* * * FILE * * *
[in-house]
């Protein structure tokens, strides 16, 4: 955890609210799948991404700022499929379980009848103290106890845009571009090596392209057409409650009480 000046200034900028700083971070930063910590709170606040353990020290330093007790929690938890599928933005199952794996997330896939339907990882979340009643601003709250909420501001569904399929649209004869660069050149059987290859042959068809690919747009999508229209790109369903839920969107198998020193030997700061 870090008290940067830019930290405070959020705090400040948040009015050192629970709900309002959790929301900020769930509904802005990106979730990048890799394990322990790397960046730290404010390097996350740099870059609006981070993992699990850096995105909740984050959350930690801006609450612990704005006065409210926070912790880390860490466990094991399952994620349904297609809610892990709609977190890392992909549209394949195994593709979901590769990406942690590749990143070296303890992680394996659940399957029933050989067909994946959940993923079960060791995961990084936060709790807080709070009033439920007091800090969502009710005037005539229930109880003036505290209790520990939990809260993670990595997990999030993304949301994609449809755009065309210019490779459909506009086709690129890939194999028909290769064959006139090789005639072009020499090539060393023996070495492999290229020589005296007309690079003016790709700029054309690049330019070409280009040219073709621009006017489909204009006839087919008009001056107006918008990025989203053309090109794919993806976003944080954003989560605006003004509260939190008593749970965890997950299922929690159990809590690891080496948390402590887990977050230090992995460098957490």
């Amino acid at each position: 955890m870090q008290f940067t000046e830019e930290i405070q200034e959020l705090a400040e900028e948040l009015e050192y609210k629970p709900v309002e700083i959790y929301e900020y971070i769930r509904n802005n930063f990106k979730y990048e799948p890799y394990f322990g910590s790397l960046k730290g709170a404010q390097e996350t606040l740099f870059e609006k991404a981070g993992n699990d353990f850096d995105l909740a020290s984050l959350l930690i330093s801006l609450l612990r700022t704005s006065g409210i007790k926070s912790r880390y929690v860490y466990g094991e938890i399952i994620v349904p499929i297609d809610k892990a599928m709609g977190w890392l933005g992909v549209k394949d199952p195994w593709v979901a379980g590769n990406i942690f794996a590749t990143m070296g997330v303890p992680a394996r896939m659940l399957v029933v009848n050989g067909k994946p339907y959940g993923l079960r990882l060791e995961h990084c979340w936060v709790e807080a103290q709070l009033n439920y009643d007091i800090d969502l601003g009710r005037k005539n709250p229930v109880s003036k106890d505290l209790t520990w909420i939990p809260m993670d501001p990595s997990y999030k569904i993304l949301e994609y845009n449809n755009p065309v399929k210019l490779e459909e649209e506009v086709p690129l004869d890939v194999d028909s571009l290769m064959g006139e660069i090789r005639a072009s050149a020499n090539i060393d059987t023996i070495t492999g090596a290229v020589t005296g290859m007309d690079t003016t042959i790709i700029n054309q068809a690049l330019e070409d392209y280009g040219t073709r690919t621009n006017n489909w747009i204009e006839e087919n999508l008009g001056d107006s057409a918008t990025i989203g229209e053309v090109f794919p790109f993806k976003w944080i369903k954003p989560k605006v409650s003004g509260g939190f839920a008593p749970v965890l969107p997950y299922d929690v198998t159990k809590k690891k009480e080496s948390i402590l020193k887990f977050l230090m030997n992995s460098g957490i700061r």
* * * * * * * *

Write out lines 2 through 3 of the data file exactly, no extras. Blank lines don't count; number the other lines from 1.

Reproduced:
């Protein structure tokens, strides 16, 4: 955890609210799948991404700022499929379980009848103290106890845009571009090596392209057409409650009480 000046200034900028700083971070930063910590709170606040353990020290330093007790929690938890599928933005199952794996997330896939339907990882979340009643601003709250909420501001569904399929649209004869660069050149059987290859042959068809690919747009999508229209790109369903839920969107198998020193030997700061 870090008290940067830019930290405070959020705090400040948040009015050192629970709900309002959790929301900020769930509904802005990106979730990048890799394990322990790397960046730290404010390097996350740099870059609006981070993992699990850096995105909740984050959350930690801006609450612990704005006065409210926070912790880390860490466990094991399952994620349904297609809610892990709609977190890392992909549209394949195994593709979901590769990406942690590749990143070296303890992680394996659940399957029933050989067909994946959940993923079960060791995961990084936060709790807080709070009033439920007091800090969502009710005037005539229930109880003036505290209790520990939990809260993670990595997990999030993304949301994609449809755009065309210019490779459909506009086709690129890939194999028909290769064959006139090789005639072009020499090539060393023996070495492999290229020589005296007309690079003016790709700029054309690049330019070409280009040219073709621009006017489909204009006839087919008009001056107006918008990025989203053309090109794919993806976003944080954003989560605006003004509260939190008593749970965890997950299922929690159990809590690891080496948390402590887990977050230090992995460098957490």
């Amino acid at each position: 955890m870090q008290f940067t000046e830019e930290i405070q200034e959020l705090a400040e900028e948040l009015e050192y609210k629970p709900v309002e700083i959790y929301e900020y971070i769930r509904n802005n930063f990106k979730y990048e799948p890799y394990f322990g910590s790397l960046k730290g709170a404010q390097e996350t606040l740099f870059e609006k991404a981070g993992n699990d353990f850096d995105l909740a020290s984050l959350l930690i330093s801006l609450l612990r700022t704005s006065g409210i007790k926070s912790r880390y929690v860490y466990g094991e938890i399952i994620v349904p499929i297609d809610k892990a599928m709609g977190w890392l933005g992909v549209k394949d199952p195994w593709v979901a379980g590769n990406i942690f794996a590749t990143m070296g997330v303890p992680a394996r896939m659940l399957v029933v009848n050989g067909k994946p339907y959940g993923l079960r990882l060791e995961h990084c979340w936060v709790e807080a103290q709070l009033n439920y009643d007091i800090d969502l601003g009710r005037k005539n709250p229930v109880s003036k106890d505290l209790t520990w909420i939990p809260m993670d501001p990595s997990y999030k569904i993304l949301e994609y845009n449809n755009p065309v399929k210019l490779e459909e649209e506009v086709p690129l004869d890939v194999d028909s571009l290769m064959g006139e660069i090789r005639a072009s050149a020499n090539i060393d059987t023996i070495t492999g090596a290229v020589t005296g290859m007309d690079t003016t042959i790709i700029n054309q068809a690049l330019e070409d392209y280009g040219t073709r690919t621009n006017n489909w747009i204009e006839e087919n999508l008009g001056d107006s057409a918008t990025i989203g229209e053309v090109f794919p790109f993806k976003w944080i369903k954003p989560k605006v409650s003004g509260g939190f839920a008593p749970v965890l969107p997950y299922d929690v198998t159990k809590k690891k009480e080496s948390i402590l020193k887990f977050l230090m030997n992995s460098g957490i700061r």